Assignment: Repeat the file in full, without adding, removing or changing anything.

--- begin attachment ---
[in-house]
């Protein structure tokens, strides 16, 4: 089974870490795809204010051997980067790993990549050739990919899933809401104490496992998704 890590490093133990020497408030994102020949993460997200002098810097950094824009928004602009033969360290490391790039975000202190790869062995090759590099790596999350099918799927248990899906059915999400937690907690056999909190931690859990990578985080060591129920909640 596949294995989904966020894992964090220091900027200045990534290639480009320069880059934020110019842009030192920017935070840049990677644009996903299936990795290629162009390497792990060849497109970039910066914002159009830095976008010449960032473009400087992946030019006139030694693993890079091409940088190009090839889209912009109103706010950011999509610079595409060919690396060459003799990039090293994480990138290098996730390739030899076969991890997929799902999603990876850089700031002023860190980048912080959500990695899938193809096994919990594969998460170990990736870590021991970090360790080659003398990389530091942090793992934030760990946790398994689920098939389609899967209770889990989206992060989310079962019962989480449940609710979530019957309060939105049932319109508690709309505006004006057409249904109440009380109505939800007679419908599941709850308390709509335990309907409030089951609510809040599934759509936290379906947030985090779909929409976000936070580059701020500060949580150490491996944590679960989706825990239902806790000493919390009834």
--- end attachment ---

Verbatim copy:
[in-house]
């Protein structure tokens, strides 16, 4: 089974870490795809204010051997980067790993990549050739990919899933809401104490496992998704 890590490093133990020497408030994102020949993460997200002098810097950094824009928004602009033969360290490391790039975000202190790869062995090759590099790596999350099918799927248990899906059915999400937690907690056999909190931690859990990578985080060591129920909640 596949294995989904966020894992964090220091900027200045990534290639480009320069880059934020110019842009030192920017935070840049990677644009996903299936990795290629162009390497792990060849497109970039910066914002159009830095976008010449960032473009400087992946030019006139030694693993890079091409940088190009090839889209912009109103706010950011999509610079595409060919690396060459003799990039090293994480990138290098996730390739030899076969991890997929799902999603990876850089700031002023860190980048912080959500990695899938193809096994919990594969998460170990990736870590021991970090360790080659003398990389530091942090793992934030760990946790398994689920098939389609899967209770889990989206992060989310079962019962989480449940609710979530019957309060939105049932319109508690709309505006004006057409249904109440009380109505939800007679419908599941709850308390709509335990309907409030089951609510809040599934759509936290379906947030985090779909929409976000936070580059701020500060949580150490491996944590679960989706825990239902806790000493919390009834």